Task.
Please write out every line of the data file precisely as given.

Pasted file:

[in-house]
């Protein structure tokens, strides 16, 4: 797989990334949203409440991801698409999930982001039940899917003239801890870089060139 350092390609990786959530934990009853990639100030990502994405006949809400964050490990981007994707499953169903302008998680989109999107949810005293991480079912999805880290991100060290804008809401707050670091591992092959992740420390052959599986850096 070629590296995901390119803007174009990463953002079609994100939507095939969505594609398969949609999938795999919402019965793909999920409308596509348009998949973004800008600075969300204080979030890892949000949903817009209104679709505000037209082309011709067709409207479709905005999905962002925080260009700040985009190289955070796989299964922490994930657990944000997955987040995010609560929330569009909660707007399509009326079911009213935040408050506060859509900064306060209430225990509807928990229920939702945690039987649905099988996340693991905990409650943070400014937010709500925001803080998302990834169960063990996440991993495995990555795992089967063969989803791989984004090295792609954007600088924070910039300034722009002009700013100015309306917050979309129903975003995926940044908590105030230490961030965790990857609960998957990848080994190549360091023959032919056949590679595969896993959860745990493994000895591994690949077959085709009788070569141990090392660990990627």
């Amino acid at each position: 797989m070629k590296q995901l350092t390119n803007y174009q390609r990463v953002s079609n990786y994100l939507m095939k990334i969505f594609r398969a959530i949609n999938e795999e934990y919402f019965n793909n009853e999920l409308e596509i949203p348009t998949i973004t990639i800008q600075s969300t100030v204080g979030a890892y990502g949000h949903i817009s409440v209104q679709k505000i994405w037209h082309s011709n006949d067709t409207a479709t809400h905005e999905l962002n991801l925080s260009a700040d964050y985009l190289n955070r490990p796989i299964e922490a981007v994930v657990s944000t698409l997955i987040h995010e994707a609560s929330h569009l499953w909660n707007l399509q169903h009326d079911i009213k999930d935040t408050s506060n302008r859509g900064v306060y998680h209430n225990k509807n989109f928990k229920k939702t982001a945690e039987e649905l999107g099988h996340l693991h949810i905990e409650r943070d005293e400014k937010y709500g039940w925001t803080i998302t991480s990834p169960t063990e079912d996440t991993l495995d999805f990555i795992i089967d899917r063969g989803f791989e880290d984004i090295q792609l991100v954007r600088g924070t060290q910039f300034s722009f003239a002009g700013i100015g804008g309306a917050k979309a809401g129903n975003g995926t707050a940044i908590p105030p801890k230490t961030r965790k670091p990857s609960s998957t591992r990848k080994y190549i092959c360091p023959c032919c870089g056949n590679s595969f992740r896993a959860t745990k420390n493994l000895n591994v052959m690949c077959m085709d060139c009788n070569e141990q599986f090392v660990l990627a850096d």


[in-house]
């Protein structure tokens, strides 16, 4: 797989990334949203409440991801698409999930982001039940899917003239801890870089060139 350092390609990786959530934990009853990639100030990502994405006949809400964050490990981007994707499953169903302008998680989109999107949810005293991480079912999805880290991100060290804008809401707050670091591992092959992740420390052959599986850096 070629590296995901390119803007174009990463953002079609994100939507095939969505594609398969949609999938795999919402019965793909999920409308596509348009998949973004800008600075969300204080979030890892949000949903817009209104679709505000037209082309011709067709409207479709905005999905962002925080260009700040985009190289955070796989299964922490994930657990944000997955987040995010609560929330569009909660707007399509009326079911009213935040408050506060859509900064306060209430225990509807928990229920939702945690039987649905099988996340693991905990409650943070400014937010709500925001803080998302990834169960063990996440991993495995990555795992089967063969989803791989984004090295792609954007600088924070910039300034722009002009700013100015309306917050979309129903975003995926940044908590105030230490961030965790990857609960998957990848080994190549360091023959032919056949590679595969896993959860745990493994000895591994690949077959085709009788070569141990090392660990990627």
């Amino acid at each position: 797989m070629k590296q995901l350092t390119n803007y174009q390609r990463v953002s079609n990786y994100l939507m095939k990334i969505f594609r398969a959530i949609n999938e795999e934990y919402f019965n793909n009853e999920l409308e596509i949203p348009t998949i973004t990639i800008q600075s969300t100030v204080g979030a890892y990502g949000h949903i817009s409440v209104q679709k505000i994405w037209h082309s011709n006949d067709t409207a479709t809400h905005e999905l962002n991801l925080s260009a700040d964050y985009l190289n955070r490990p796989i299964e922490a981007v994930v657990s944000t698409l997955i987040h995010e994707a609560s929330h569009l499953w909660n707007l399509q169903h009326d079911i009213k999930d935040t408050s506060n302008r859509g900064v306060y998680h209430n225990k509807n989109f928990k229920k939702t982001a945690e039987e649905l999107g099988h996340l693991h949810i905990e409650r943070d005293e400014k937010y709500g039940w925001t803080i998302t991480s990834p169960t063990e079912d996440t991993l495995d999805f990555i795992i089967d899917r063969g989803f791989e880290d984004i090295q792609l991100v954007r600088g924070t060290q910039f300034s722009f003239a002009g700013i100015g804008g309306a917050k979309a809401g129903n975003g995926t707050a940044i908590p105030p801890k230490t961030r965790k670091p990857s609960s998957t591992r990848k080994y190549i092959c360091p023959c032919c870089g056949n590679s595969f992740r896993a959860t745990k420390n493994l000895n591994v052959m690949c077959m085709d060139c009788n070569e141990q599986f090392v660990l990627a850096d």